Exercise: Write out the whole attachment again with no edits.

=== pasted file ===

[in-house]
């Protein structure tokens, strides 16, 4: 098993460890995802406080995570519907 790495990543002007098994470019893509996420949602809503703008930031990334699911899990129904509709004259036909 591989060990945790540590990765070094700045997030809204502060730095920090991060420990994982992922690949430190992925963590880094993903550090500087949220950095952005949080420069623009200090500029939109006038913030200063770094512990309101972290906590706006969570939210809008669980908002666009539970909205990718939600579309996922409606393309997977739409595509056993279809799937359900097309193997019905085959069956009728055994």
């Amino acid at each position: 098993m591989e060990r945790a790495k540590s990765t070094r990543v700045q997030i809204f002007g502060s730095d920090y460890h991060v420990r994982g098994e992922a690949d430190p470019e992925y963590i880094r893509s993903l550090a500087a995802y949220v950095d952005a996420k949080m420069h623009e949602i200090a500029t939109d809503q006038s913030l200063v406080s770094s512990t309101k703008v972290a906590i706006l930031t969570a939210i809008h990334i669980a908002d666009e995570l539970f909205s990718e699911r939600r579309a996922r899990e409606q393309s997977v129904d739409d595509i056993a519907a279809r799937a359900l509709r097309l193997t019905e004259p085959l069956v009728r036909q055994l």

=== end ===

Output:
[in-house]
């Protein structure tokens, strides 16, 4: 098993460890995802406080995570519907 790495990543002007098994470019893509996420949602809503703008930031990334699911899990129904509709004259036909 591989060990945790540590990765070094700045997030809204502060730095920090991060420990994982992922690949430190992925963590880094993903550090500087949220950095952005949080420069623009200090500029939109006038913030200063770094512990309101972290906590706006969570939210809008669980908002666009539970909205990718939600579309996922409606393309997977739409595509056993279809799937359900097309193997019905085959069956009728055994």
């Amino acid at each position: 098993m591989e060990r945790a790495k540590s990765t070094r990543v700045q997030i809204f002007g502060s730095d920090y460890h991060v420990r994982g098994e992922a690949d430190p470019e992925y963590i880094r893509s993903l550090a500087a995802y949220v950095d952005a996420k949080m420069h623009e949602i200090a500029t939109d809503q006038s913030l200063v406080s770094s512990t309101k703008v972290a906590i706006l930031t969570a939210i809008h990334i669980a908002d666009e995570l539970f909205s990718e699911r939600r579309a996922r899990e409606q393309s997977v129904d739409d595509i056993a519907a279809r799937a359900l509709r097309l193997t019905e004259p085959l069956v009728r036909q055994l």